On July 22, 2007, Kinki Kids held their 10th anniversary concert at Tokyo Dome, which drew a crowd of about 67,000 fans, making it the biggest concert ever held at the Dome. The record was previously held by Tsuyoshi Nagabuchi in 1992 when his concert drew an audience of 65,000.[7]

On December 22, 2007, Hey! Say! JUMP held their debut concert "Hey! Say! JUMP Debut & First Concert Ikinari! in Tokyo Dome". They became the youngest group ever to perform in Tokyo Dome average age 15.2 years old.

Rock band Luna Sea held a one night reunion concert titled "God Bless You ~One Night Dejavu~" on December 24, 2007.[8] It was their first performance together after they "dropped the curtain" in 2000. The show was broadcast live on NHK BS Hi-vision Satellite and was released on DVD a year later.

In August 2008, KAT-TUN broke the record for the longest consecutive days of concerts, when they performed at the stadium for four days in a row. Less than a year later, they broke their own record with concerts eight days in a row from May 15, 2009, as they sold all tickets immediately.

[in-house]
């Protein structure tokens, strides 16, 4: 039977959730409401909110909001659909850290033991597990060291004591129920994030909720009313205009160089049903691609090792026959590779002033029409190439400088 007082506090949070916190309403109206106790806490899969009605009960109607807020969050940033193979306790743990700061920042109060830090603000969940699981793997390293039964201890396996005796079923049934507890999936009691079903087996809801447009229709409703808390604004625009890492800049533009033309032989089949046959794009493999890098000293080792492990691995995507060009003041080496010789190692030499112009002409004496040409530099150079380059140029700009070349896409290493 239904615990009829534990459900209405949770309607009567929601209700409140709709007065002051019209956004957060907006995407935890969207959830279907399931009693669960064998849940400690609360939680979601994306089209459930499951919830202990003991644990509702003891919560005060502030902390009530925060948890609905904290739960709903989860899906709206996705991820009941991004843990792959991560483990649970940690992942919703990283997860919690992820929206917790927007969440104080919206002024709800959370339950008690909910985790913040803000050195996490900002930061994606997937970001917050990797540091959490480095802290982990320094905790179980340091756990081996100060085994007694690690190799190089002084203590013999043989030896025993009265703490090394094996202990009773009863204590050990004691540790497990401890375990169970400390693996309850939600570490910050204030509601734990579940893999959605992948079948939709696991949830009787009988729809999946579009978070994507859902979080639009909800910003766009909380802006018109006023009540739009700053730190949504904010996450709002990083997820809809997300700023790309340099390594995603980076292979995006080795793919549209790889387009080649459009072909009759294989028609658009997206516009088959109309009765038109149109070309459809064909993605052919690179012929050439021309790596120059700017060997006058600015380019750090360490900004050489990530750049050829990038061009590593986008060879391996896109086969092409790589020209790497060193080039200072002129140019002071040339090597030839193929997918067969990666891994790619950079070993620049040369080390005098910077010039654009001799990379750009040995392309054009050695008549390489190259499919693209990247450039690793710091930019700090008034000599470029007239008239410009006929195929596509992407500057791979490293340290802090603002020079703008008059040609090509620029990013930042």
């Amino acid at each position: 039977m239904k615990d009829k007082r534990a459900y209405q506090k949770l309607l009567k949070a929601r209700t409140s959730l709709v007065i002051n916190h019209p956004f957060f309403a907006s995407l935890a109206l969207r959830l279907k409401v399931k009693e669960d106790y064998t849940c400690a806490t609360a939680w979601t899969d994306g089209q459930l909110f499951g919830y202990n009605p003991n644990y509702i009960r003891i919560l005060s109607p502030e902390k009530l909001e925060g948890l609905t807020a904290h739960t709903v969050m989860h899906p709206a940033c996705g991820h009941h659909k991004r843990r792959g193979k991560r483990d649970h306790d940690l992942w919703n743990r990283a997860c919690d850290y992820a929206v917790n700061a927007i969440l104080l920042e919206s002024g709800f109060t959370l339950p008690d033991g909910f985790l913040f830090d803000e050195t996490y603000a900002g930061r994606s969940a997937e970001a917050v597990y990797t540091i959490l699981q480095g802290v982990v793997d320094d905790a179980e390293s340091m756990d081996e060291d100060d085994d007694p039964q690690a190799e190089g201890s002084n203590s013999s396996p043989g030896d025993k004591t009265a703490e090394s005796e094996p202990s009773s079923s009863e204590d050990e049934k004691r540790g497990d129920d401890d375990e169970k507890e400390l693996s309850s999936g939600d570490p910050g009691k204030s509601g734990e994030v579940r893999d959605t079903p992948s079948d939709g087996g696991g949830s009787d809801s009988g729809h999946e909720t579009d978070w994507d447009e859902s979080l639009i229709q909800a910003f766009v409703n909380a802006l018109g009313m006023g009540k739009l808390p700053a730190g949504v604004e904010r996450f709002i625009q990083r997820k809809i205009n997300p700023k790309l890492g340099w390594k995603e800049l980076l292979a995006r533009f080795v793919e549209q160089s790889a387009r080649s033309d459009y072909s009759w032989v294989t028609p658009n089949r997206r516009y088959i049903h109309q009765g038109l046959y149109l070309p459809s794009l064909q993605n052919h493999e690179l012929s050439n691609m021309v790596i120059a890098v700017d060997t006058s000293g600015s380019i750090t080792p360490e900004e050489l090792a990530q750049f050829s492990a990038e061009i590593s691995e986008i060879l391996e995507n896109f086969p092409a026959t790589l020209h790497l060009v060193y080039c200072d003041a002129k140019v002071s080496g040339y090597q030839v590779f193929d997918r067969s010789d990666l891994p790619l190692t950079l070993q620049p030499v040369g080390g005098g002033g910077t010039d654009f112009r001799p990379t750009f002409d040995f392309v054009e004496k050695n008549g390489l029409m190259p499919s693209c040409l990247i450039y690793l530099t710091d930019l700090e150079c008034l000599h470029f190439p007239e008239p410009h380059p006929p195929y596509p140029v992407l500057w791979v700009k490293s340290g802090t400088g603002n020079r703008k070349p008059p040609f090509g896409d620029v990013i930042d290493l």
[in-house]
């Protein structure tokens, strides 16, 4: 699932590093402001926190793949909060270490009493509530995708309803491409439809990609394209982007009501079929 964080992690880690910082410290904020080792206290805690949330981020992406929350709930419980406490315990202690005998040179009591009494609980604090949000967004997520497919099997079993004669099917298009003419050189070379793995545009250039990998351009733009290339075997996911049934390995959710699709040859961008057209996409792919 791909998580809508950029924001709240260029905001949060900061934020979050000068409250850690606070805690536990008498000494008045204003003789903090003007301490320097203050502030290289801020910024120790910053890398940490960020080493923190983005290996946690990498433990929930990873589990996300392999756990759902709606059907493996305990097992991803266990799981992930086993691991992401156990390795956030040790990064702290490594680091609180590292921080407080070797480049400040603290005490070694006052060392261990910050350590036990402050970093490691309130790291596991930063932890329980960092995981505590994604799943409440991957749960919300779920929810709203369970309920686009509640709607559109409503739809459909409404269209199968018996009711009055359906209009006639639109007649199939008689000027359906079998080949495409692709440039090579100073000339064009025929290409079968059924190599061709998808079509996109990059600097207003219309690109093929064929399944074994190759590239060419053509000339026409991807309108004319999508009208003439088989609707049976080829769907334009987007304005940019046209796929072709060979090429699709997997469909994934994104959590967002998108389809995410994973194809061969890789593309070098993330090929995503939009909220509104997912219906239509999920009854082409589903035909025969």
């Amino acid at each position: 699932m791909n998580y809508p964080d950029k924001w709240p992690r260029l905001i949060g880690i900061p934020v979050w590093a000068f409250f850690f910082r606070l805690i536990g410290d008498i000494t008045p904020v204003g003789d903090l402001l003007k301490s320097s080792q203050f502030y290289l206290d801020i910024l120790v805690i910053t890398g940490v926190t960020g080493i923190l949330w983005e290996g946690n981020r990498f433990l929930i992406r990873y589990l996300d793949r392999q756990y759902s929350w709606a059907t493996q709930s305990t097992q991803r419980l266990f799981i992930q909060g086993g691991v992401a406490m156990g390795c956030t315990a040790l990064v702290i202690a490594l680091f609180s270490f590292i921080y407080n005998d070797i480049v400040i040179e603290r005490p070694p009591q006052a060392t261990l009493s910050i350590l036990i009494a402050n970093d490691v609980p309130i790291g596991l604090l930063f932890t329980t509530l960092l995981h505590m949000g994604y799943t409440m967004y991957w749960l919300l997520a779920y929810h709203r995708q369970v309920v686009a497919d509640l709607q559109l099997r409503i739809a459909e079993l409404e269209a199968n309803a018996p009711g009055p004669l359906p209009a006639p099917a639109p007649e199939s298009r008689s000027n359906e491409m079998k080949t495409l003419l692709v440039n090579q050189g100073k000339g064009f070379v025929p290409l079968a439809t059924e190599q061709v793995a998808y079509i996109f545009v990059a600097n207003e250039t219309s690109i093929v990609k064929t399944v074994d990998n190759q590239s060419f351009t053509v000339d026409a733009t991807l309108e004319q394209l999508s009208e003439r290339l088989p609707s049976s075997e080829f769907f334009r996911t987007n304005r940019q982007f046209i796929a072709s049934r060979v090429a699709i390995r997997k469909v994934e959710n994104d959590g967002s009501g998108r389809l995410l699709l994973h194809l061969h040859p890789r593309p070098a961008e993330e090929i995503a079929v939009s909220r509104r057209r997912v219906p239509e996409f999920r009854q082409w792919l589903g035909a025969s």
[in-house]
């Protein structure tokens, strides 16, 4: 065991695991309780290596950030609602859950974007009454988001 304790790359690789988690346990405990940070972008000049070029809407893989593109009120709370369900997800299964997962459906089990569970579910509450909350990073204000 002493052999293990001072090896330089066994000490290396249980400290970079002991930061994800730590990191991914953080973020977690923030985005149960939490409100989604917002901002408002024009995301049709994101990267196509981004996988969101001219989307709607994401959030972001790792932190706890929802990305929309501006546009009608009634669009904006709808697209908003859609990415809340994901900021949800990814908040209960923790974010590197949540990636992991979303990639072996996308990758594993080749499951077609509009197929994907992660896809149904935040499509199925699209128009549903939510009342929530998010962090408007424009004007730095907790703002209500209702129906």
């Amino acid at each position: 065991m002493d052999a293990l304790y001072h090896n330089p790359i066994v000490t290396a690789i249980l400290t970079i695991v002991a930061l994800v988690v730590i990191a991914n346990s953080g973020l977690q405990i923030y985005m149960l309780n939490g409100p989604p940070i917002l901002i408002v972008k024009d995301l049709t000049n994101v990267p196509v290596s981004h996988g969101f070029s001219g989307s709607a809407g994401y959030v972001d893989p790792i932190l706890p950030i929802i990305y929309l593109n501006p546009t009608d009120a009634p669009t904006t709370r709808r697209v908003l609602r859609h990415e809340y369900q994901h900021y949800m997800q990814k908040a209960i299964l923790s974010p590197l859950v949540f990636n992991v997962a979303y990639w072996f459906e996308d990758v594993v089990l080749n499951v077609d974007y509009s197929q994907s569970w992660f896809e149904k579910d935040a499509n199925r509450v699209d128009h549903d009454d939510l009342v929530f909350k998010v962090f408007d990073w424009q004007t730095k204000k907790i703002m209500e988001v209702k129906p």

In November 3, 2010, Perfume became the second techno-pop unit (after Yellow Magic Orchestra) and second female idol unit (after Speed) to perform at the Dome with their 10th anniversary show titled "1 2 3 4 5 6 7 8 9 10 11". The show sold out within hours of tickets going on sale.

On 5 to 6 December 2010, Japanese singer Koda Kumi's "Koda Kumi 10th Anniversary ~Fantasia~" concerts were held in Tokyo Dome to celebrate her debut 10th anniversary. The two nights were almost sold out. It was the second time the notable singer held her concert in Tokyo Dome since 2007, when she first came with her "Black Cherry Tour", which was sold out within a very short time since tickets were released.